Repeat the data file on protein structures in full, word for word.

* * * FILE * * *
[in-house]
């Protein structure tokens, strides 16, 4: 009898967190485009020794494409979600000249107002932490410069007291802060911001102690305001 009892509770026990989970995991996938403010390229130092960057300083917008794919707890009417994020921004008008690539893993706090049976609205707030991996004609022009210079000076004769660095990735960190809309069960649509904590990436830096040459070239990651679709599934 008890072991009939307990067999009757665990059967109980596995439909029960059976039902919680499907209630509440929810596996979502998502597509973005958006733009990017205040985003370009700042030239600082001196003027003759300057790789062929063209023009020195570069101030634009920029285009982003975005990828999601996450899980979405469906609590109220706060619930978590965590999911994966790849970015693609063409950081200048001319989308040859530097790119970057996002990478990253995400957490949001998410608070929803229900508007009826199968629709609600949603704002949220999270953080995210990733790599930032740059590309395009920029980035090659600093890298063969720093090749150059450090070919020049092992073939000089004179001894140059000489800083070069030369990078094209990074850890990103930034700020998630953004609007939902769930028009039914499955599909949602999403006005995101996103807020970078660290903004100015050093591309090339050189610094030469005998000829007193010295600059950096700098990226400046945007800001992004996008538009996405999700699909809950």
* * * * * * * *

[in-house]
């Protein structure tokens, strides 16, 4: 009898967190485009020794494409979600000249107002932490410069007291802060911001102690305001 009892509770026990989970995991996938403010390229130092960057300083917008794919707890009417994020921004008008690539893993706090049976609205707030991996004609022009210079000076004769660095990735960190809309069960649509904590990436830096040459070239990651679709599934 008890072991009939307990067999009757665990059967109980596995439909029960059976039902919680499907209630509440929810596996979502998502597509973005958006733009990017205040985003370009700042030239600082001196003027003759300057790789062929063209023009020195570069101030634009920029285009982003975005990828999601996450899980979405469906609590109220706060619930978590965590999911994966790849970015693609063409950081200048001319989308040859530097790119970057996002990478990253995400957490949001998410608070929803229900508007009826199968629709609600949603704002949220999270953080995210990733790599930032740059590309395009920029980035090659600093890298063969720093090749150059450090070919020049092992073939000089004179001894140059000489800083070069030369990078094209990074850890990103930034700020998630953004609007939902769930028009039914499955599909949602999403006005995101996103807020970078660290903004100015050093591309090339050189610094030469005998000829007193010295600059950096700098990226400046945007800001992004996008538009996405999700699909809950």